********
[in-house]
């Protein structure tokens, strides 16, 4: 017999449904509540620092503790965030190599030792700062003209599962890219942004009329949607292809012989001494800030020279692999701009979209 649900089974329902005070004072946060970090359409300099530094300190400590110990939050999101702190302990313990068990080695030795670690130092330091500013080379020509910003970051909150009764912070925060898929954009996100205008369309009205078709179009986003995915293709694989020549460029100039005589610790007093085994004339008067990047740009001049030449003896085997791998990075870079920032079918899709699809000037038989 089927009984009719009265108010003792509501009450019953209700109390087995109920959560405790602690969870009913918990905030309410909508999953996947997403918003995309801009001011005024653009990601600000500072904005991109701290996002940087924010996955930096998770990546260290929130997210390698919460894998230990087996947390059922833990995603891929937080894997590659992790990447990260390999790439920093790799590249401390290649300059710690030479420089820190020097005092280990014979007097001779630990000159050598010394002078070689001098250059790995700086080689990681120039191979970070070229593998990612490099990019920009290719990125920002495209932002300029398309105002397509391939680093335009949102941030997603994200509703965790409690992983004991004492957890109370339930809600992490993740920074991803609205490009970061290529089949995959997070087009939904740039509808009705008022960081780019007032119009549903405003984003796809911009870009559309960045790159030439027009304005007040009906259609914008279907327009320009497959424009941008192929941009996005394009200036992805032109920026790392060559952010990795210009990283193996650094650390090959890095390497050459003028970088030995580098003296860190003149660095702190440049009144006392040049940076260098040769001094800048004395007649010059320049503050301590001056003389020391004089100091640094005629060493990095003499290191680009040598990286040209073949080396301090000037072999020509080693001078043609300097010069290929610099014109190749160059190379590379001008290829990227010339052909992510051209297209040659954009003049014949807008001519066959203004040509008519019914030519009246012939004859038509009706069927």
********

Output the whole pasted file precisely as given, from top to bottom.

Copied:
[in-house]
């Protein structure tokens, strides 16, 4: 017999449904509540620092503790965030190599030792700062003209599962890219942004009329949607292809012989001494800030020279692999701009979209 649900089974329902005070004072946060970090359409300099530094300190400590110990939050999101702190302990313990068990080695030795670690130092330091500013080379020509910003970051909150009764912070925060898929954009996100205008369309009205078709179009986003995915293709694989020549460029100039005589610790007093085994004339008067990047740009001049030449003896085997791998990075870079920032079918899709699809000037038989 089927009984009719009265108010003792509501009450019953209700109390087995109920959560405790602690969870009913918990905030309410909508999953996947997403918003995309801009001011005024653009990601600000500072904005991109701290996002940087924010996955930096998770990546260290929130997210390698919460894998230990087996947390059922833990995603891929937080894997590659992790990447990260390999790439920093790799590249401390290649300059710690030479420089820190020097005092280990014979007097001779630990000159050598010394002078070689001098250059790995700086080689990681120039191979970070070229593998990612490099990019920009290719990125920002495209932002300029398309105002397509391939680093335009949102941030997603994200509703965790409690992983004991004492957890109370339930809600992490993740920074991803609205490009970061290529089949995959997070087009939904740039509808009705008022960081780019007032119009549903405003984003796809911009870009559309960045790159030439027009304005007040009906259609914008279907327009320009497959424009941008192929941009996005394009200036992805032109920026790392060559952010990795210009990283193996650094650390090959890095390497050459003028970088030995580098003296860190003149660095702190440049009144006392040049940076260098040769001094800048004395007649010059320049503050301590001056003389020391004089100091640094005629060493990095003499290191680009040598990286040209073949080396301090000037072999020509080693001078043609300097010069290929610099014109190749160059190379590379001008290829990227010339052909992510051209297209040659954009003049014949807008001519066959203004040509008519019914030519009246012939004859038509009706069927």